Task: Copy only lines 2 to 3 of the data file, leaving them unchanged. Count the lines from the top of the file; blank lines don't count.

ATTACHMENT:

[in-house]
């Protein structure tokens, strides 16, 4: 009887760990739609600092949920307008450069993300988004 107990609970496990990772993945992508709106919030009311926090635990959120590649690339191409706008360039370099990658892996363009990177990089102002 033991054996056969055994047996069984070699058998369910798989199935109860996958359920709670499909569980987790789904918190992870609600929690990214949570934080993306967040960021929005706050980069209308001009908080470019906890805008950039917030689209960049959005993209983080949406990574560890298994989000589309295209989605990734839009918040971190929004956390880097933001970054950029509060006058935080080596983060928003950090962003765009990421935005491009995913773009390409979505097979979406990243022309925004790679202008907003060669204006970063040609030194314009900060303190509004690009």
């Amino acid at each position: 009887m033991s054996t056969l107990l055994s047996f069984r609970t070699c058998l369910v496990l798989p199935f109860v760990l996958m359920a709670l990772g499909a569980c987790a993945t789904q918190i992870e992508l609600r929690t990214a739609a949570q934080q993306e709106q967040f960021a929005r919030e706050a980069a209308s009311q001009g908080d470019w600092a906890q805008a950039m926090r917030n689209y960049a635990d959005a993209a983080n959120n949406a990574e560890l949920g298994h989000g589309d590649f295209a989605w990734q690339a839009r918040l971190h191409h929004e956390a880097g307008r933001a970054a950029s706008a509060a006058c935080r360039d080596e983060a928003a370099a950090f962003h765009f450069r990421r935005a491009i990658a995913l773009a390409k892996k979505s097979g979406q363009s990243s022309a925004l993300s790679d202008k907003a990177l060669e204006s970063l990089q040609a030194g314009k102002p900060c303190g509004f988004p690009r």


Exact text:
């Protein structure tokens, strides 16, 4: 009887760990739609600092949920307008450069993300988004 107990609970496990990772993945992508709106919030009311926090635990959120590649690339191409706008360039370099990658892996363009990177990089102002 033991054996056969055994047996069984070699058998369910798989199935109860996958359920709670499909569980987790789904918190992870609600929690990214949570934080993306967040960021929005706050980069209308001009908080470019906890805008950039917030689209960049959005993209983080949406990574560890298994989000589309295209989605990734839009918040971190929004956390880097933001970054950029509060006058935080080596983060928003950090962003765009990421935005491009995913773009390409979505097979979406990243022309925004790679202008907003060669204006970063040609030194314009900060303190509004690009």
């Amino acid at each position: 009887m033991s054996t056969l107990l055994s047996f069984r609970t070699c058998l369910v496990l798989p199935f109860v760990l996958m359920a709670l990772g499909a569980c987790a993945t789904q918190i992870e992508l609600r929690t990214a739609a949570q934080q993306e709106q967040f960021a929005r919030e706050a980069a209308s009311q001009g908080d470019w600092a906890q805008a950039m926090r917030n689209y960049a635990d959005a993209a983080n959120n949406a990574e560890l949920g298994h989000g589309d590649f295209a989605w990734q690339a839009r918040l971190h191409h929004e956390a880097g307008r933001a970054a950029s706008a509060a006058c935080r360039d080596e983060a928003a370099a950090f962003h765009f450069r990421r935005a491009i990658a995913l773009a390409k892996k979505s097979g979406q363009s990243s022309a925004l993300s790679d202008k907003a990177l060669e204006s970063l990089q040609a030194g314009k102002p900060c303190g509004f988004p690009r």